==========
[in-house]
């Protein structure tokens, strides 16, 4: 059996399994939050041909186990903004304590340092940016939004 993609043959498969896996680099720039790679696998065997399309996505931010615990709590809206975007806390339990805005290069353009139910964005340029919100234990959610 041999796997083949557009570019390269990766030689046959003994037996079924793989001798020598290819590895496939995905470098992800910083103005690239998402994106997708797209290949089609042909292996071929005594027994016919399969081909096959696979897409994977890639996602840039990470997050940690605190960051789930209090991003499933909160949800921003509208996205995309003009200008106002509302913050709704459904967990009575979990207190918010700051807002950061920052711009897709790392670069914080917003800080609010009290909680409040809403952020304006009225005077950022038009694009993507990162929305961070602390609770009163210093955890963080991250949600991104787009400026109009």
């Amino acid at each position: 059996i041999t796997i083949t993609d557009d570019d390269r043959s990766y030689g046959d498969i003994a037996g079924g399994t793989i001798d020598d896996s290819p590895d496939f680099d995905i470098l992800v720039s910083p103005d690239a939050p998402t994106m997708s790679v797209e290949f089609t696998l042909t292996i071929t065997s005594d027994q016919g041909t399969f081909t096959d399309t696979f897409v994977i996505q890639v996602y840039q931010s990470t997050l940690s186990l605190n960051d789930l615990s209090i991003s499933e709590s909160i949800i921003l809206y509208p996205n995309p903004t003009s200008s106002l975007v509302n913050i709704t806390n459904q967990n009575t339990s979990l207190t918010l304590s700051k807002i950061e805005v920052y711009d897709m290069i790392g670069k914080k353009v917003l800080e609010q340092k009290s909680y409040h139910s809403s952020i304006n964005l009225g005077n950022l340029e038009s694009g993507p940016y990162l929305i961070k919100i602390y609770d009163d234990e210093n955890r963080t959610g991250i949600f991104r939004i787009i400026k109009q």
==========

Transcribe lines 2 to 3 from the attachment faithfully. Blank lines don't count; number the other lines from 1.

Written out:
């Protein structure tokens, strides 16, 4: 059996399994939050041909186990903004304590340092940016939004 993609043959498969896996680099720039790679696998065997399309996505931010615990709590809206975007806390339990805005290069353009139910964005340029919100234990959610 041999796997083949557009570019390269990766030689046959003994037996079924793989001798020598290819590895496939995905470098992800910083103005690239998402994106997708797209290949089609042909292996071929005594027994016919399969081909096959696979897409994977890639996602840039990470997050940690605190960051789930209090991003499933909160949800921003509208996205995309003009200008106002509302913050709704459904967990009575979990207190918010700051807002950061920052711009897709790392670069914080917003800080609010009290909680409040809403952020304006009225005077950022038009694009993507990162929305961070602390609770009163210093955890963080991250949600991104787009400026109009």
């Amino acid at each position: 059996i041999t796997i083949t993609d557009d570019d390269r043959s990766y030689g046959d498969i003994a037996g079924g399994t793989i001798d020598d896996s290819p590895d496939f680099d995905i470098l992800v720039s910083p103005d690239a939050p998402t994106m997708s790679v797209e290949f089609t696998l042909t292996i071929t065997s005594d027994q016919g041909t399969f081909t096959d399309t696979f897409v994977i996505q890639v996602y840039q931010s990470t997050l940690s186990l605190n960051d789930l615990s209090i991003s499933e709590s909160i949800i921003l809206y509208p996205n995309p903004t003009s200008s106002l975007v509302n913050i709704t806390n459904q967990n009575t339990s979990l207190t918010l304590s700051k807002i950061e805005v920052y711009d897709m290069i790392g670069k914080k353009v917003l800080e609010q340092k009290s909680y409040h139910s809403s952020i304006n964005l009225g005077n950022l340029e038009s694009g993507p940016y990162l929305i961070k919100i602390y609770d009163d234990e210093n955890r963080t959610g991250i949600f991104r939004i787009i400026k109009q």